In Vivo Suppression of HIV by Antigen Specific T Cells Derived from Engineered Hematopoietic Stem Cells

Division of Hematology-Oncology, The David Geffen School of Medicine at UCLA, Los Angeles, California, United States of America.
PLoS Pathogens (Impact Factor: 7.56). 04/2012; 8(4):e1002649. DOI: 10.1371/journal.ppat.1002649
Source: PubMed


The HIV-specific cytotoxic T lymphocyte (CTL) response is a critical component in controlling viral replication in vivo, but ultimately fails in its ability to eradicate the virus. Our intent in these studies is to develop ways to enhance and restore the HIV-specific CTL response to allow long-term viral suppression or viral clearance. In our approach, we sought to genetically manipulate human hematopoietic stem cells (HSCs) such that they differentiate into mature CTL that will kill HIV infected cells. To perform this, we molecularly cloned an HIV-specific T cell receptor (TCR) from CD8+ T cells that specifically targets an epitope of the HIV-1 Gag protein. This TCR was then used to genetically transduce HSCs. These HSCs were then introduced into a humanized mouse containing human fetal liver, fetal thymus, and hematopoietic progenitor cells, and were allowed to differentiate into mature human CD8+ CTL. We found human, HIV-specific CTL in multiple tissues in the mouse. Thus, genetic modification of human HSCs with a cloned TCR allows proper differentiation of the cells to occur in vivo, and these cells migrate to multiple anatomic sites, mimicking what is seen in humans. To determine if the presence of the transgenic, HIV-specific TCR has an effect on suppressing HIV replication, we infected with HIV-1 mice expressing the transgenic HIV-specific TCR and, separately, mice expressing a non-specific control TCR. We observed significant suppression of HIV replication in multiple organs in the mice expressing the HIV-specific TCR as compared to control, indicating that the presence of genetically modified HIV-specific CTL can form a functional antiviral response in vivo. These results strongly suggest that stem cell based gene therapy may be a feasible approach in the treatment of chronic viral infections and provide a foundation towards the development of this type of strategy.

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Available from: Christian Aguilera, Aug 26, 2015
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    • "Additional gene therapy approaches that involve modulating anti-viral immune responses have also been evaluated in humanized mice. These include the generation of HIV-specific cytotoxic T lymphocytes via transgenic expression of a T cell receptor delivered to hematopoietic progenitor cells (Kitchen et al., 2012), and the use of broadly-neutralizing antibodies encoded by adeno-associated virus vectors, which are expressed following intramuscular injection and result in secretion of antibody that protects against intravenous or vaginal challenge with HIV (Balazs et al., 2012, 2014). "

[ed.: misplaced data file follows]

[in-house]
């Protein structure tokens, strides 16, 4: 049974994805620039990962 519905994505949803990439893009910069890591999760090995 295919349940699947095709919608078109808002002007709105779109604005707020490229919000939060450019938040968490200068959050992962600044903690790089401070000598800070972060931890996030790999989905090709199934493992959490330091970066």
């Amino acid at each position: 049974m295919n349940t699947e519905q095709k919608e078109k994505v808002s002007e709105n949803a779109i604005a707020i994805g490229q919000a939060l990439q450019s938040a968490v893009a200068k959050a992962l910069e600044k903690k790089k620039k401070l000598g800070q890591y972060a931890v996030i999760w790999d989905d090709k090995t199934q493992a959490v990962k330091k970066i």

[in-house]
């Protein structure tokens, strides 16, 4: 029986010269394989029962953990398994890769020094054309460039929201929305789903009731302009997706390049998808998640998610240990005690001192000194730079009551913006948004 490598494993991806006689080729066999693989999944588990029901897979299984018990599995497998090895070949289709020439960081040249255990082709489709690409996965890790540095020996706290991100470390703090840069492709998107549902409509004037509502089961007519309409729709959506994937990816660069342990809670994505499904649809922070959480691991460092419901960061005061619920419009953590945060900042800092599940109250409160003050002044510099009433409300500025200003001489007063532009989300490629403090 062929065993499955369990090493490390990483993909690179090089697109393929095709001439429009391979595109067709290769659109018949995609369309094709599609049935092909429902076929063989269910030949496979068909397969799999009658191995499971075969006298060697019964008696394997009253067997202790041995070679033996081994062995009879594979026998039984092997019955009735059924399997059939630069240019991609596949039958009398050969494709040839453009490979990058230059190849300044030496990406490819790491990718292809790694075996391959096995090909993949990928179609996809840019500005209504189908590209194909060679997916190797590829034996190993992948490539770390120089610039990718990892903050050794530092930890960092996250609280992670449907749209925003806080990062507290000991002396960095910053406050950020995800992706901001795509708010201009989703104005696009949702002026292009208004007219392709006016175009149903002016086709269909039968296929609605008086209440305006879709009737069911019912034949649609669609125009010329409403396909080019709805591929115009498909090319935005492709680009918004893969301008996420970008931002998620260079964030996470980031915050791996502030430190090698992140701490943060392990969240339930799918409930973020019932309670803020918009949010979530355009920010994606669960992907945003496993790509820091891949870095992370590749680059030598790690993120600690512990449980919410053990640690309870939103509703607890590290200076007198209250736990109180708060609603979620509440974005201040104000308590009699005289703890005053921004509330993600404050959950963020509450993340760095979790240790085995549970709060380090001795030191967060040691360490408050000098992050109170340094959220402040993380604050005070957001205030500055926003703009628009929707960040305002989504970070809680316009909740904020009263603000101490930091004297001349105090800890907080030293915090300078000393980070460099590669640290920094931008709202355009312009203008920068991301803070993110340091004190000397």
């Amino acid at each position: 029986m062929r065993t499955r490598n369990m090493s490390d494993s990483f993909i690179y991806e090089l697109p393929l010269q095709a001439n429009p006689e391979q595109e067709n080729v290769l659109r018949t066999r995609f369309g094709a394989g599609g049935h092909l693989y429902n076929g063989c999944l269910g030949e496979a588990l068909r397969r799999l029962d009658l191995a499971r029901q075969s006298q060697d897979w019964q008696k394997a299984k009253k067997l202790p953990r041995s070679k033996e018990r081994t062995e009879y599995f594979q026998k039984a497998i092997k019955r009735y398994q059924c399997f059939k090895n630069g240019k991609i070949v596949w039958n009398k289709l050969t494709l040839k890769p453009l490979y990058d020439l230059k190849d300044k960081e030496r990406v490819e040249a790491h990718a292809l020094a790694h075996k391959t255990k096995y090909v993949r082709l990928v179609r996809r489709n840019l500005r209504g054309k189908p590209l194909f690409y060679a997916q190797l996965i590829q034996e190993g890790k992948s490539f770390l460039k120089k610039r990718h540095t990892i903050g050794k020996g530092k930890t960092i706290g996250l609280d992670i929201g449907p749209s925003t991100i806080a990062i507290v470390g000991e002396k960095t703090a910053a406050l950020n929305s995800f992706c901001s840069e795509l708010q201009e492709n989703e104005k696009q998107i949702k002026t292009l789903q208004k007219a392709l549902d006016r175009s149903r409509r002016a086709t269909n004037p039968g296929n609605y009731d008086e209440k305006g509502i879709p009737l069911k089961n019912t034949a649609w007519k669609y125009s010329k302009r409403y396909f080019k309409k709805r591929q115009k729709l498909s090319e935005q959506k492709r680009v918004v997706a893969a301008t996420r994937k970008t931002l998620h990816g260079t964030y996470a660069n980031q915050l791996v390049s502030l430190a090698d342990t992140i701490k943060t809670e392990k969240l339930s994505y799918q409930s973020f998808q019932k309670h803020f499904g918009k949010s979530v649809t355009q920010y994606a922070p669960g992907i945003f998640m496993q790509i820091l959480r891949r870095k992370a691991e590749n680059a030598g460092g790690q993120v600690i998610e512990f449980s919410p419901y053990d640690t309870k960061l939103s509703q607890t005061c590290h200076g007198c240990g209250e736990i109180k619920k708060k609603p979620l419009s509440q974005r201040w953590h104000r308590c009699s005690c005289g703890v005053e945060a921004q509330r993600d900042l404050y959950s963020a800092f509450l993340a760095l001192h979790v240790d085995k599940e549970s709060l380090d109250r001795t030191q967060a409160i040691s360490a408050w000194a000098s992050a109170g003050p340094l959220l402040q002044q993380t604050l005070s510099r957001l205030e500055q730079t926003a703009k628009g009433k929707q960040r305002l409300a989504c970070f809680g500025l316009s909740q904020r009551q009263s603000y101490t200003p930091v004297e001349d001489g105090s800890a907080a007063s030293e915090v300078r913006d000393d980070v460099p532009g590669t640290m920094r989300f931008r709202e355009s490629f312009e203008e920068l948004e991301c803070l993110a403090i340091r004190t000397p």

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    • "CO2 was used for euthanasia, and all efforts were made to minimize suffering. Human fetal liver samples were obtained via a non-profit partner (Advanced Bioscience Resources, Alameda, CA) without any information that would identify the subjects from whom they were derived and did not require IRB approval for its use, as previously described [37]. "
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    ABSTRACT: In the present study, a novel adeno-associated virus (AAV) vector-mediated gene delivery approach was taken to improve the reconstitution of functional CD8(+) T cells in humanized mice, thereby mimicking the human immune system (HIS). Human genes encoding HLA-A2 and selected human cytokines (A2/hucytokines) were introduced to an immune-deficient mouse model [NOD/SCID/IL2rγ(null) (NSG) mice] using AAV serotype 9 (AAV9) vectors, followed by transplantation of human hematopoietic stem cells. NSG mice transduced with AAV9 encoding A2/hucytokines resulted in higher levels of reconstitution of human CD45(+) cells compared to NSG mice transduced with AAV9 encoding HLA-A2 alone or HLA-A2-transgenic NSG mice. Furthermore, this group of HIS mice also mounted the highest level of antigen-specific A2-restricted human CD8(+) T-cell response upon vaccination with recombinant adenoviruses expressing human malaria and HIV antigens. Finally, the human CD8(+) T-cell response induced in human malaria vaccine-immunized HIS mice was shown to be functional by displaying cytotoxic activity against hepatocytes that express the human malaria antigen in the context of A2 molecules. Taken together, our data show that AAV vector-mediated gene delivery is a simple and efficient method to transfer multiple human genes to immune-deficient mice, thus facilitating successful reconstitution of HIS in mice. The HIS mice generated in this study should ultimately allow us to swiftly evaluate the T-cell immunogenicity of various human vaccine candidates in a pre-clinical setting.
    PLoS ONE 02/2014; 9(2):e88205. DOI:10.1371/journal.pone.0088205 · 3.23 Impact Factor
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    • "The CD8+ T cells that expressed HIV-specific TCR were also able to kill primary CD4+ T cells infected with HIV, suggesting these TCRs can effectively recognize endogenously processed peptides. This approach could be particularly useful in determining efficiency of larger pool of HIV-specific TCRs for optimal T cell vaccine design or for their ability to recognize latently infected CD4+ T cells [4], [5]. "
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